- Real Estate
- Food & Drink
Feb. 8, 2018
This piece is presented by Interstate Office Products.
It’s a below-average January day in Sioux Falls, but you’d never know there were single-digit temperatures outside while sitting on the fifth floor of Raven Industries looking toward the Big Sioux River.
In a space dubbed the winter garden, plants bloom like it’s spring. Light pours in through windows that nearly stretch floor to ceiling.
Before a renovation a few years ago, “this part wasn’t even finished,” said Hugh Dodson, Raven’s corporate facilities manager. “It wasn’t even heated. There were no windows.”
The building originally was a biscuit company. Raven used it for manufacturing before transitioning it to a corporate headquarters.
“It was built during an era when you went to work to work,” said Margaret Carmody, director of communications.
“I think there’s been a shift over time, and we see it as part of our duty to provide employees with a space that’s enjoyable and lends itself to creativity and innovation. We want this to be a place where they want to come work every day.”
Raven strives to be an industry leader through innovation, developing products that advance technology in agriculture, engineered films and high-altitude balloons.
That same cutting-edge approach can be seen in its office renovation, which uses techniques that are becoming trends today.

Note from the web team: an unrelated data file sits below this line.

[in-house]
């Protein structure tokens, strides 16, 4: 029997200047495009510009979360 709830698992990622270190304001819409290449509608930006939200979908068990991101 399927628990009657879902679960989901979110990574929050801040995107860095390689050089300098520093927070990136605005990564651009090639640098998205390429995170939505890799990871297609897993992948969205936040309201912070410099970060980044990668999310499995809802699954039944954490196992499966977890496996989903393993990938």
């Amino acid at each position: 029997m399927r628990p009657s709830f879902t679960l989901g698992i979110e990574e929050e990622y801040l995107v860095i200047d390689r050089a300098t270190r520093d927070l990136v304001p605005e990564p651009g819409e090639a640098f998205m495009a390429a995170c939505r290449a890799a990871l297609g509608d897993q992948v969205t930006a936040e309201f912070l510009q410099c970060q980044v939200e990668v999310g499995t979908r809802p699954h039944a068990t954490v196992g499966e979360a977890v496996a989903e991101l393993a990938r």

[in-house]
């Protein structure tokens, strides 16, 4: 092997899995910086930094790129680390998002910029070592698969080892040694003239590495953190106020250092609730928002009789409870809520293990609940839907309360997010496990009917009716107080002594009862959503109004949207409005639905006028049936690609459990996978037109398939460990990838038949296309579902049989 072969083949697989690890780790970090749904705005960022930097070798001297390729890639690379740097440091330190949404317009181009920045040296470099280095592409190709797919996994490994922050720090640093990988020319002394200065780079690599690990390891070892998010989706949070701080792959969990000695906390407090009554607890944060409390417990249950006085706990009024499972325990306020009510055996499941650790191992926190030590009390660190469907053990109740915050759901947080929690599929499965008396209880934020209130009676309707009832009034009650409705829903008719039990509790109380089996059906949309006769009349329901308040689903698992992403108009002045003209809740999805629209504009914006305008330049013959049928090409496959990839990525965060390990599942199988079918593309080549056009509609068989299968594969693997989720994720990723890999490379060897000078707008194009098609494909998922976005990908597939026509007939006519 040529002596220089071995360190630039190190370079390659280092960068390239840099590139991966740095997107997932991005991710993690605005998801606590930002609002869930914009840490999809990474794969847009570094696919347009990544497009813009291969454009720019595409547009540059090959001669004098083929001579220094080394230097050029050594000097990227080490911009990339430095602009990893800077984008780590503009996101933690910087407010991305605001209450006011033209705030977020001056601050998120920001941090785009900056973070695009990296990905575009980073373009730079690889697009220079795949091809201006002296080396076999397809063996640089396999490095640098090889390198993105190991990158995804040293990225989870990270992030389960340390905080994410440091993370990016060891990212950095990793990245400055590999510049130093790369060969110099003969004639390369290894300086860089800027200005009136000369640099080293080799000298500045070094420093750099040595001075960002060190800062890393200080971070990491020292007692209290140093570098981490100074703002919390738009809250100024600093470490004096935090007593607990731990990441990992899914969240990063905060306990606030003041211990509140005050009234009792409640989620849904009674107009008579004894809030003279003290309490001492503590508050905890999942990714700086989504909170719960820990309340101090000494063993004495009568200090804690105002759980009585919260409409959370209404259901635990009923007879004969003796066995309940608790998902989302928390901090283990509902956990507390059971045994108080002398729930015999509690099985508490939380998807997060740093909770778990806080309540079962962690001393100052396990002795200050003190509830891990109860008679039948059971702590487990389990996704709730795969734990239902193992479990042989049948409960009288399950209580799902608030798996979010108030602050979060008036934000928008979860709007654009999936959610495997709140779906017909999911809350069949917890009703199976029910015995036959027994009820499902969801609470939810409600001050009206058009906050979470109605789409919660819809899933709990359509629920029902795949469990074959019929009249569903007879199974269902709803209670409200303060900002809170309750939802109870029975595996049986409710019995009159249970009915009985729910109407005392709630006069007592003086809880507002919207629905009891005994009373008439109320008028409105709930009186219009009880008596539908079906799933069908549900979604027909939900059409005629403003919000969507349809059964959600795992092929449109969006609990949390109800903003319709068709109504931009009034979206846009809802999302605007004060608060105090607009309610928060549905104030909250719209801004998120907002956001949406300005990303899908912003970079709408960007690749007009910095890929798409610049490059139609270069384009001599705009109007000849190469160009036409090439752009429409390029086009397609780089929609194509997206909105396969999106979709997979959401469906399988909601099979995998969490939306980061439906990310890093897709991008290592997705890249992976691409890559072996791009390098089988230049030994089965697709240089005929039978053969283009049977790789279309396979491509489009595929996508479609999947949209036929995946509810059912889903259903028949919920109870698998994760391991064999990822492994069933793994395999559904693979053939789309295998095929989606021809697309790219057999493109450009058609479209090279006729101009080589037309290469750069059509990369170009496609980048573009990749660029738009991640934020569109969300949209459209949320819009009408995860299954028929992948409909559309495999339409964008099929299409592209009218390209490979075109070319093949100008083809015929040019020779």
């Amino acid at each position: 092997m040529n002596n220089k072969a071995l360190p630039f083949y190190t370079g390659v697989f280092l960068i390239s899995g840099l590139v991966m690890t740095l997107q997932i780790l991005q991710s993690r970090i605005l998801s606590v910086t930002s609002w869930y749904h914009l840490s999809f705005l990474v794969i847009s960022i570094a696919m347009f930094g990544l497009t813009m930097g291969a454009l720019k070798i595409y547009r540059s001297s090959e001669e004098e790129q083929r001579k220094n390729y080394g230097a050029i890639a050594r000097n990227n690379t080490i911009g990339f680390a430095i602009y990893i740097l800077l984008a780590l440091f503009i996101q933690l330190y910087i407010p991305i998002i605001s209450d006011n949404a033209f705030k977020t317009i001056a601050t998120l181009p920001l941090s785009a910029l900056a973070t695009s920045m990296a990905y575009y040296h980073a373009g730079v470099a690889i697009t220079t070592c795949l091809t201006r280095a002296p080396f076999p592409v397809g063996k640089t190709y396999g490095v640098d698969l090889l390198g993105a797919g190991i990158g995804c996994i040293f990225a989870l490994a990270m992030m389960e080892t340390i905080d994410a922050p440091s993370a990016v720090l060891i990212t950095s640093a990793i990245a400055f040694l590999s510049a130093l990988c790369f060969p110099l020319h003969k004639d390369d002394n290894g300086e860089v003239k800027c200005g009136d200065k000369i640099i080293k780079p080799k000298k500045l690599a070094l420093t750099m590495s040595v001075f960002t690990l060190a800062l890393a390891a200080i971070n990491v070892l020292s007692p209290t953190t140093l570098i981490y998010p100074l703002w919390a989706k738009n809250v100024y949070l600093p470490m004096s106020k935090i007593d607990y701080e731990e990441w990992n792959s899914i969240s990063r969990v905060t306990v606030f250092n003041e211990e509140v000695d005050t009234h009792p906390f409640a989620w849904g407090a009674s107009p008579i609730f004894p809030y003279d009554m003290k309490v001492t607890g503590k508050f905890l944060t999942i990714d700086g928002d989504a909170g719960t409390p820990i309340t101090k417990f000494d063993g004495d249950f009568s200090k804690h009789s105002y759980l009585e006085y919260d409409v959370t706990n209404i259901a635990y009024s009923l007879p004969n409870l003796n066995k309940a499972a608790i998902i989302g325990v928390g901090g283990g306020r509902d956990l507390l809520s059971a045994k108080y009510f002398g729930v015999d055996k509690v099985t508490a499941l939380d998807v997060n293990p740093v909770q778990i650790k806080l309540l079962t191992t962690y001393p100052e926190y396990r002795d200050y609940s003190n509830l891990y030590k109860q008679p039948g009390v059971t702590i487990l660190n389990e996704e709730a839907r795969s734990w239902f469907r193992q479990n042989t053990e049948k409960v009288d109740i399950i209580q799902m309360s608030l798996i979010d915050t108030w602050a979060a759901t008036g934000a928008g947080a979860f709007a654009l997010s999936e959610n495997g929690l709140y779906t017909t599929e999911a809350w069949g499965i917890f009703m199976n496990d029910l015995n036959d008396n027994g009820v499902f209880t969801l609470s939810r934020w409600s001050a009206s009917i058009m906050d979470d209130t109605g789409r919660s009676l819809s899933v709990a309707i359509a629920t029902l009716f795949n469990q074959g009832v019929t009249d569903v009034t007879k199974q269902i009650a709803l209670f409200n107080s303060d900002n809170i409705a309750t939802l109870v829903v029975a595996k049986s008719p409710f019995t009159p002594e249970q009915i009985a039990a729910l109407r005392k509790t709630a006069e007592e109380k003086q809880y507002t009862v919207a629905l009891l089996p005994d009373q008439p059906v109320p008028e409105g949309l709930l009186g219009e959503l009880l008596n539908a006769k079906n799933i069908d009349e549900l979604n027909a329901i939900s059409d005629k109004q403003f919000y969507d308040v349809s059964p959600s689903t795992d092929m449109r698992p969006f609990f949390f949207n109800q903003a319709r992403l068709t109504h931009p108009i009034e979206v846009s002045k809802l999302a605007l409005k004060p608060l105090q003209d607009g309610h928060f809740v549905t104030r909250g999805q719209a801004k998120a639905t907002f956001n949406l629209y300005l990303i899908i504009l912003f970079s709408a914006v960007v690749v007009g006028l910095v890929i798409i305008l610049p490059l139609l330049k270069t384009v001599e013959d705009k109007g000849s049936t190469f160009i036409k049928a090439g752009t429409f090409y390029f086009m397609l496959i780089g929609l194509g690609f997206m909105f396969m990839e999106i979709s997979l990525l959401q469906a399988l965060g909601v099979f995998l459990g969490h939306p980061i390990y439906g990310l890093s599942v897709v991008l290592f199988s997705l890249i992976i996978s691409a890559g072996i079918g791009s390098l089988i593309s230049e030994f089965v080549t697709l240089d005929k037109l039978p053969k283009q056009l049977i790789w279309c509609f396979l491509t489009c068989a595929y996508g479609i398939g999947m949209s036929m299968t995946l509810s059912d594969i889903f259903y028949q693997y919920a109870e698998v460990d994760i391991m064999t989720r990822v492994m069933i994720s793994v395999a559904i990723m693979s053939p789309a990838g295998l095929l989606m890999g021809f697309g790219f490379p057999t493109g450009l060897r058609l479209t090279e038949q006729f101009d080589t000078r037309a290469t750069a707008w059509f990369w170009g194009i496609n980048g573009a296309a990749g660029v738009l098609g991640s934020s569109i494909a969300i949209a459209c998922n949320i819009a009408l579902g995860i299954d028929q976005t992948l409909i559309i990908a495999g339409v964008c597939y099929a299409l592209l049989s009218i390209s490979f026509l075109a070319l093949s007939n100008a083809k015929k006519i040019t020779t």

One is biophilia – the theory that humans have an innate tendency to seek connections with nature and other forms of life. After being adopted first by health care organizations, other businesses are integrating biophilia in their office space.
“You can see this theory reflected all through Raven,” said Kim Ducommun, an account manager and interior designer at Interstate Office Products who worked on the project.
“There’s a lot of glass used, which helps bring light in. You bring plants in, so you feel warm. It feels like you’re outside, yet you’re inside.”
Raven also embraced mobility, which allows employees to take advantage of the winter gardens created on the fourth and fifth floors, as well as a lower-level common space that looks out to the river.
“People are becoming more mobile, and laptops are more common, and Raven has definitely welcomed that,” Ducommun said. “People are able to go outside and still work or go in an area like the winter garden where they can work in a more comfortable setting.”
The winter gardens are equipped with a variety of work settings provided by Interstate Office Products, from high tables for group meetings to individual seats with surfaces for working to a walking station where employees can fit in a mini-workout as they work.
“On cold winter days, there’s no way to meet outside, but in the winter garden you get a sense of warmth and light,” Carmody said. “There’s no spot within this building where you don’t know what’s going on outside, and I don’t know of many office buildings where you can say that.”